Tuesday 6 August 2013

Royal Philharmonic Society largesse

Royal Philharmonic Society 1813-2013 logo
The Royal Philharmonic Society, which celebrates its 200th anniversary this year, is distributing over £81,000 to young composers and performers though its Young Musicians Programme. £13,500 goes to young composers with five new works commissioned for performance in 2014, plus the first in a series of ‘mini-commissions’ for student composers. There is £30,000 support for the purchase of new instruments for music students and young performers receive £38,000 towards further study abroad and professional development. The RPS's Young Musicians Programme is designed to reflect the many, and increasing, practical and artistic needs of music students and nascent professionals.

Six composers have been selected by a distinguished jury to write new works for performance at venues in 2014 through the Royal Philharmonic Society’s annual Composition Prize for composers aged under 29. The composers were selected from 86 applicants by the RPS composition prize jury: Unsuk Chin, Tansy Davies and Richard Baker. Receiving £3000 in prize money are composers Michael Cutting, Samantha Fernando, Matthew Kaner (who will write for the Philharmonia’s Music of Today and join the Philharmonic Orchestra’s Young Composers Academy, in partnership with the RPS) and Tom Stewart (who will write a new work for 2014 Cheltenham Festival). A £1000 RPS commission for a piece for piano and clarinet to be performed at Presteigne Festival 2014 has been awarded to Daniel Kidane.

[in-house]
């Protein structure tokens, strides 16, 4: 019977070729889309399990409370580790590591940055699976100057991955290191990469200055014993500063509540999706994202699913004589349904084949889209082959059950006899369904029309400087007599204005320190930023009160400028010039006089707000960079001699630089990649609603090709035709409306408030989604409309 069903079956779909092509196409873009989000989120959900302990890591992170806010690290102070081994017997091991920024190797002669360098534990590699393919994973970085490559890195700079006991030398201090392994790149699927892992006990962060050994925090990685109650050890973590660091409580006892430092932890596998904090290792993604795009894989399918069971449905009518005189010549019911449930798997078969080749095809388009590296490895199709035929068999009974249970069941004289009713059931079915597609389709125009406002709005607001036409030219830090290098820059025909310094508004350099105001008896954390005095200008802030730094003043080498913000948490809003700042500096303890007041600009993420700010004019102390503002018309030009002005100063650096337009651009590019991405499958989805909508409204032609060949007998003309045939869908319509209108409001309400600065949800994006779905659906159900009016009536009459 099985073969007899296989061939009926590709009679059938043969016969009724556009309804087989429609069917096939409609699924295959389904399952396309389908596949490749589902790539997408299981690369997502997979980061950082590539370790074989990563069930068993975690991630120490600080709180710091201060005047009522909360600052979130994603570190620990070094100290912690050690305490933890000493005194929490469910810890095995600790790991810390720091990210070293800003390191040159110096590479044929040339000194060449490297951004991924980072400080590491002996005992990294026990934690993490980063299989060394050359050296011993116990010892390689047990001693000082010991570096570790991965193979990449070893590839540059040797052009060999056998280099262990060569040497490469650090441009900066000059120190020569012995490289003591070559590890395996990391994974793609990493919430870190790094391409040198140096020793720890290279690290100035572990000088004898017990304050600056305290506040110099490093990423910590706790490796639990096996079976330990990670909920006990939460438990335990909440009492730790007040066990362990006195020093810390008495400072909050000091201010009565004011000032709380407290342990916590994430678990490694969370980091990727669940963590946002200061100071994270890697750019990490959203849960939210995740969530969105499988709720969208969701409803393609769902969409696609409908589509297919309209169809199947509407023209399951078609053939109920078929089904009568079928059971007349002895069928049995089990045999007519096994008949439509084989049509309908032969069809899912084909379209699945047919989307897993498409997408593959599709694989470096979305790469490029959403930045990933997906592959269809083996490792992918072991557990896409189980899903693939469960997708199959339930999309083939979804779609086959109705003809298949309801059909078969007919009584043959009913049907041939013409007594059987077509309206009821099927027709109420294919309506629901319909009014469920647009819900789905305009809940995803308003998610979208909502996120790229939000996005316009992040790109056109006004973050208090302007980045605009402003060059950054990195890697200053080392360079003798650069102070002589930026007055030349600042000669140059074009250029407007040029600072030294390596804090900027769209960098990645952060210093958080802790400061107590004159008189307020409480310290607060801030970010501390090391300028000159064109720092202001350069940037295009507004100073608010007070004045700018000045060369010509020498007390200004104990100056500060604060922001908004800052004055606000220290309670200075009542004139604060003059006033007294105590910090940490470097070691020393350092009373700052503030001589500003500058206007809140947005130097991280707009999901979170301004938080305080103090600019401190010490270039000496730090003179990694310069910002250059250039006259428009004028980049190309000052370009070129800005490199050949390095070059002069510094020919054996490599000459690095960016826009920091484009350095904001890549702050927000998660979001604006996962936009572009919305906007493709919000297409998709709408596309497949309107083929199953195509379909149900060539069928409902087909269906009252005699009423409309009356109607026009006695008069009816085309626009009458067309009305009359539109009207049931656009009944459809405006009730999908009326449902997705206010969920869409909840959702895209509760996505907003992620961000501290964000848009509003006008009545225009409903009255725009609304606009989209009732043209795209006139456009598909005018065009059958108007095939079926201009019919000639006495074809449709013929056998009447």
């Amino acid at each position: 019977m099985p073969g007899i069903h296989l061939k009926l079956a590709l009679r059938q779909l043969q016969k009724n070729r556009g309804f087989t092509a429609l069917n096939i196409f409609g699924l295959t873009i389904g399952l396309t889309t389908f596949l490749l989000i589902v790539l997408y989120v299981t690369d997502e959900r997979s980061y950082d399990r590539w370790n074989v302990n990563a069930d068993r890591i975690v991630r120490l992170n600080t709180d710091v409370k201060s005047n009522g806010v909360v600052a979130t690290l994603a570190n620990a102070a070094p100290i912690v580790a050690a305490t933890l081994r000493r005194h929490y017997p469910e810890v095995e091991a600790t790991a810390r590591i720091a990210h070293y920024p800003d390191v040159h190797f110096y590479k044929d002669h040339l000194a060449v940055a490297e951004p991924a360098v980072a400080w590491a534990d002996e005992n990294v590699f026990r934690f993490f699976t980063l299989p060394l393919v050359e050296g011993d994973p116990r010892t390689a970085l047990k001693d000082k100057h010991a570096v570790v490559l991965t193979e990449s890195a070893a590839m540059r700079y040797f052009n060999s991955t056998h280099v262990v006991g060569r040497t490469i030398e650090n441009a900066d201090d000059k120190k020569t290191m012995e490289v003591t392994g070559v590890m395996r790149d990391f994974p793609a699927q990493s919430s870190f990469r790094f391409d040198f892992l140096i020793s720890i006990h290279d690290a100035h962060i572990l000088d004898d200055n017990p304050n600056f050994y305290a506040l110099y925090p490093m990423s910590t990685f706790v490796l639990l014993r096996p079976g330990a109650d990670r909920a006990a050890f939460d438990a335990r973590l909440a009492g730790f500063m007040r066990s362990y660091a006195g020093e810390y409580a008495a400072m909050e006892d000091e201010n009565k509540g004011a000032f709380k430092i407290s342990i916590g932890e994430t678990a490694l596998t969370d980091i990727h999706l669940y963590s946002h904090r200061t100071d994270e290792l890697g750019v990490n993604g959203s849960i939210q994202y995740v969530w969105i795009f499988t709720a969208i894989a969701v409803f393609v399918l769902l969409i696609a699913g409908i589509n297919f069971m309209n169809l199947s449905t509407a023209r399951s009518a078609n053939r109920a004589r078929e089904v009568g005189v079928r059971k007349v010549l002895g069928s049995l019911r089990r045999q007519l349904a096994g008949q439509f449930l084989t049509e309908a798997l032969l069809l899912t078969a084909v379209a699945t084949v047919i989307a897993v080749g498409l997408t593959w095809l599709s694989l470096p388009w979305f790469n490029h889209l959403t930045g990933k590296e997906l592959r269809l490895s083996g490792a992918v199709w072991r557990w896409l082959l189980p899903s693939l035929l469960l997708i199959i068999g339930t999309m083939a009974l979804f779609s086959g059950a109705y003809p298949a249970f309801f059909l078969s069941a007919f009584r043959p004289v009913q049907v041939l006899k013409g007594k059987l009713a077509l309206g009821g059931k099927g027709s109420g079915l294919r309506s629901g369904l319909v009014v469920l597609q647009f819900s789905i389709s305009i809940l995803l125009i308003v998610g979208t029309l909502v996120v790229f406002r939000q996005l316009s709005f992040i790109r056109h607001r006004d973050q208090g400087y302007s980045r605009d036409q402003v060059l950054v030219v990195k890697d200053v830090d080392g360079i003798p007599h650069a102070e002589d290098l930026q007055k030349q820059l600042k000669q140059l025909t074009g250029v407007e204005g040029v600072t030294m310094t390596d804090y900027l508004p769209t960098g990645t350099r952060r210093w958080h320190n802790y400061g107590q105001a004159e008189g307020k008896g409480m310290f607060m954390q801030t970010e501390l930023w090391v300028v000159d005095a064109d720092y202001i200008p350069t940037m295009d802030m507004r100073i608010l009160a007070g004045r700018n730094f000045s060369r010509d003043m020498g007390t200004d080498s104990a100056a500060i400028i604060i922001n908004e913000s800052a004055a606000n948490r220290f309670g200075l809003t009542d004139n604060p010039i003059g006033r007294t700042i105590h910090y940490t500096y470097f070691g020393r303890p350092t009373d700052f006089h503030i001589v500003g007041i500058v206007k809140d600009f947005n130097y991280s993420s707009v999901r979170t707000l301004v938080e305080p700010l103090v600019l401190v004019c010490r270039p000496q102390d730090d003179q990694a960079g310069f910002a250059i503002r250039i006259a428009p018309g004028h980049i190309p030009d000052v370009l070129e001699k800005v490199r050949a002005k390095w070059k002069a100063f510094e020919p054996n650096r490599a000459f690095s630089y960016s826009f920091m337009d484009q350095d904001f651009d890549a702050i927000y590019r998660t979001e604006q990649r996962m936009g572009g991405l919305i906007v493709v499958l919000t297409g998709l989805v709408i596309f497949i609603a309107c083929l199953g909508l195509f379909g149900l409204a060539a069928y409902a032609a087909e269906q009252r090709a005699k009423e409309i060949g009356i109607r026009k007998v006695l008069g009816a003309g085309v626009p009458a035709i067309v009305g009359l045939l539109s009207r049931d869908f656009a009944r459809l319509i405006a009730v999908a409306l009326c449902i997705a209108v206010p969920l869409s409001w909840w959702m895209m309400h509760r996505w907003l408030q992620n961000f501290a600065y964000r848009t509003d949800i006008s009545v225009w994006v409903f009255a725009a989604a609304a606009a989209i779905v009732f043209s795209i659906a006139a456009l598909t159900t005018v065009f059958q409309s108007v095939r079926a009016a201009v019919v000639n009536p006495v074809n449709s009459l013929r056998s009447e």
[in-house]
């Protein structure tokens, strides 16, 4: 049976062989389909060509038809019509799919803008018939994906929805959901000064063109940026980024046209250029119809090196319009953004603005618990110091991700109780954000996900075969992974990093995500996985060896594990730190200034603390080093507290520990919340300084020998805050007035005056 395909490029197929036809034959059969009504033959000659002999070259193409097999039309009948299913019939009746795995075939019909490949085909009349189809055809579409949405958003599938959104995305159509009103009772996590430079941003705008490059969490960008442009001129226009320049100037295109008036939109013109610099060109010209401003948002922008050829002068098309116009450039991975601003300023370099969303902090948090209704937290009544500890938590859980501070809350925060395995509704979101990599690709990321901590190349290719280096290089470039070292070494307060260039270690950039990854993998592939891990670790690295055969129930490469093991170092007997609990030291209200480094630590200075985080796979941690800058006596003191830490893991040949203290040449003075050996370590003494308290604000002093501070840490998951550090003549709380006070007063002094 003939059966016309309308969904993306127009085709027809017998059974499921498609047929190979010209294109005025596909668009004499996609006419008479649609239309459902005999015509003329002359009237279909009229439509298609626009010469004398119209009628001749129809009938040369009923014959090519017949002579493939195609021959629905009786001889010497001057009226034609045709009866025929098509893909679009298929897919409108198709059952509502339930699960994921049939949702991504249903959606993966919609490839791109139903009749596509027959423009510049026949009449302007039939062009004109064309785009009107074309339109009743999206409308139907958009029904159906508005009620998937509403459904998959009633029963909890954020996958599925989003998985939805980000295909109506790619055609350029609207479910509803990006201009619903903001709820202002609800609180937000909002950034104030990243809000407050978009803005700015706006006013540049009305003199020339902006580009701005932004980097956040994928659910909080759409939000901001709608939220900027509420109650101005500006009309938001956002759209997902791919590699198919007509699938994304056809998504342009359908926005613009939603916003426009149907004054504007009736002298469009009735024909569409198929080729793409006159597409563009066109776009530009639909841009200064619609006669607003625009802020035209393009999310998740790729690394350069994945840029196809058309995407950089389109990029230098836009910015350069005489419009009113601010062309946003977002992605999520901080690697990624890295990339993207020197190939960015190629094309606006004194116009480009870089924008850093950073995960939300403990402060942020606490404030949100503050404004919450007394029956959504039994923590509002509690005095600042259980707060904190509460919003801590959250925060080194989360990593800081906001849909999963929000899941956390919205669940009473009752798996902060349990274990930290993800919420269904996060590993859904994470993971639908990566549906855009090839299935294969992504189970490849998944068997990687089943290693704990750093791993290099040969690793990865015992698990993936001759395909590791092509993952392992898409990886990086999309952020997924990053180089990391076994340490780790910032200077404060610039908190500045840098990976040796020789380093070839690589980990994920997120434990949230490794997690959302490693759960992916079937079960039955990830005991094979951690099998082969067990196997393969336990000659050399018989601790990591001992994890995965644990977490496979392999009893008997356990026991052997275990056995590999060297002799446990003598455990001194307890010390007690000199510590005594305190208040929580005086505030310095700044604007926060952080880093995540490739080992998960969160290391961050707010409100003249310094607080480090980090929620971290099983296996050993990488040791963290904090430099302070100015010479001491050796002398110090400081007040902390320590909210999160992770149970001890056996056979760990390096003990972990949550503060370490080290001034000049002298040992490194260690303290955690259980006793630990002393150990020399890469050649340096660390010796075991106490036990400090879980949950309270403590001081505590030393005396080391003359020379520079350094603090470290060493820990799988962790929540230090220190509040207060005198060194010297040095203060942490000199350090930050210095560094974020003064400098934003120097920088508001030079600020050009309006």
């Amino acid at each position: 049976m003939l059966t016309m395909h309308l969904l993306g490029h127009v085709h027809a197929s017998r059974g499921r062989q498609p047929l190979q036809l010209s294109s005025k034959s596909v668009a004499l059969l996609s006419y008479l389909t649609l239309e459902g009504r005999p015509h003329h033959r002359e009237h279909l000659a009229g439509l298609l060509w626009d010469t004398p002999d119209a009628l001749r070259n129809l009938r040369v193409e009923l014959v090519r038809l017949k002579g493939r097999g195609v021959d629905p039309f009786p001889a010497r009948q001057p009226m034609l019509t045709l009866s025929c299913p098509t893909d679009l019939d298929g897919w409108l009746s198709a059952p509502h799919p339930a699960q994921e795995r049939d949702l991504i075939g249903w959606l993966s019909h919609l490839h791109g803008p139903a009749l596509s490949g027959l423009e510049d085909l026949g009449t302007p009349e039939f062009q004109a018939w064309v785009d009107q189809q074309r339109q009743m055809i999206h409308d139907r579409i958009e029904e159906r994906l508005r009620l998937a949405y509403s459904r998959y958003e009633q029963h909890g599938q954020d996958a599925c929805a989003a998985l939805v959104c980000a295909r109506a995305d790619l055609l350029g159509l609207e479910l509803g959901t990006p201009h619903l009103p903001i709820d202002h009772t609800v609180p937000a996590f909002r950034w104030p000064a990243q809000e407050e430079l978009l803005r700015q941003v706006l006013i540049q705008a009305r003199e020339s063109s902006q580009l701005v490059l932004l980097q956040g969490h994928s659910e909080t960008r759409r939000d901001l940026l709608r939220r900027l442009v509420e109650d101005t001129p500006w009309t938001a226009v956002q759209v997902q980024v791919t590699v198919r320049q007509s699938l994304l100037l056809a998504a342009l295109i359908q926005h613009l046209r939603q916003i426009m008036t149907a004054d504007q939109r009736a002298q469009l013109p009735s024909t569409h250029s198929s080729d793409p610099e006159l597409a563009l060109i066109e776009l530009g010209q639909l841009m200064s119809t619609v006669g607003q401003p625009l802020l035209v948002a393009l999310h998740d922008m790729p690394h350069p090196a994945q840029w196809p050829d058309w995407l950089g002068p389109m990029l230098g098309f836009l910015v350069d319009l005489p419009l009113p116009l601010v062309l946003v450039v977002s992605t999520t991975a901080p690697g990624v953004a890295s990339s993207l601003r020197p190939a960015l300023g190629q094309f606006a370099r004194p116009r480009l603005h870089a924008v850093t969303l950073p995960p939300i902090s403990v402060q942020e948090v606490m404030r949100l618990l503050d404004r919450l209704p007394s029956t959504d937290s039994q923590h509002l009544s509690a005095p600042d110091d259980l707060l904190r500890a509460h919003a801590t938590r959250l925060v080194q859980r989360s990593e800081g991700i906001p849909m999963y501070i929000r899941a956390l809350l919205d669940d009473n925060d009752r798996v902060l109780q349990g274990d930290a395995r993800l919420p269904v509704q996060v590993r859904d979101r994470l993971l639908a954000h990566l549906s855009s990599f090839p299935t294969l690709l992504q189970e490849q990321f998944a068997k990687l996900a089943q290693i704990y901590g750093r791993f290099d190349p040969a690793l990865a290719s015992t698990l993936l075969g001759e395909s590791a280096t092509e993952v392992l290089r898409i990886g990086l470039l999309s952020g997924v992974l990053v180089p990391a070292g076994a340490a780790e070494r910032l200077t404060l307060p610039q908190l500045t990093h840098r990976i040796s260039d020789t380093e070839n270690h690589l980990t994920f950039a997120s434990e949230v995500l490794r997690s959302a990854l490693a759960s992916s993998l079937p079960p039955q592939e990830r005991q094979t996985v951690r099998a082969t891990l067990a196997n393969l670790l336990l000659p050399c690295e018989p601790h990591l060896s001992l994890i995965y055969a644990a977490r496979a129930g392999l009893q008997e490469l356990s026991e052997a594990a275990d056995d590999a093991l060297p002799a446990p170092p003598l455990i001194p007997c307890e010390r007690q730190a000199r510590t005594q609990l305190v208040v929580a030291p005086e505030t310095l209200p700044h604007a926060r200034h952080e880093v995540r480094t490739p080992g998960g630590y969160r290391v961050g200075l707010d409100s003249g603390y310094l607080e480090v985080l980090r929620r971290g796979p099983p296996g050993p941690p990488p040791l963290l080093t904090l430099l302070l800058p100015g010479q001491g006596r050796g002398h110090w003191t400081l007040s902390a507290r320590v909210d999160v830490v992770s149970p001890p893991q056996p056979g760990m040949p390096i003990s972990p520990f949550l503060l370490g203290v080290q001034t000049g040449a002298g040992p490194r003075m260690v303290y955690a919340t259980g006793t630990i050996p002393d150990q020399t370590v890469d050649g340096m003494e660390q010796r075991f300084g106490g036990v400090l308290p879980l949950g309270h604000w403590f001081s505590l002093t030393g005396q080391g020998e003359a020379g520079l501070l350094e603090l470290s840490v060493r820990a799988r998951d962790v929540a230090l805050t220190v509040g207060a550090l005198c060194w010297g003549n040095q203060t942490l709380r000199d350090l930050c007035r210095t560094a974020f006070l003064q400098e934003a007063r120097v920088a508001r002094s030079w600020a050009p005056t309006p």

22-year-old Scottish composer, Tom Harrold, will write a new fanfare to be premiered at IAMA Montreal 2013 on 6 November at the Montreal Maison Symphonique and repeated at the opening of the 24th IAMA International Conference on 10 April 2014 in London. The commission is one of a series of RPS ‘mini-commissions’, intended to provide performance opportunities for student composers at the start of their careers.

22 year-old cellist Ariana Kashefi has been awarded £20,000 to enable her to study with Professor Bohorquez at the Hans Eisler Music Academy in Berlin. 10,000 goes to harpist Emily Hoile (the scholarship funded her first two years at New York’s Juilliard School, and this additional award will now enable her to complete her degree – the first ever double award by the scholarship).

Twenty-one young music students will receive grants totaling £30,400 (£7000 more than in 2013). As in previous years, demand was high and the fund was only able to meed 20% of the total funds requested. Grants for music students from all major conservatoires across the UK, will go towards the purchase of a wide range of instruments, including piccolo, French horn, bassoon, violins, double bass, vibraphone, A clarinet, oboe, alto sax as well as a flute head joint and violin and cello bows.

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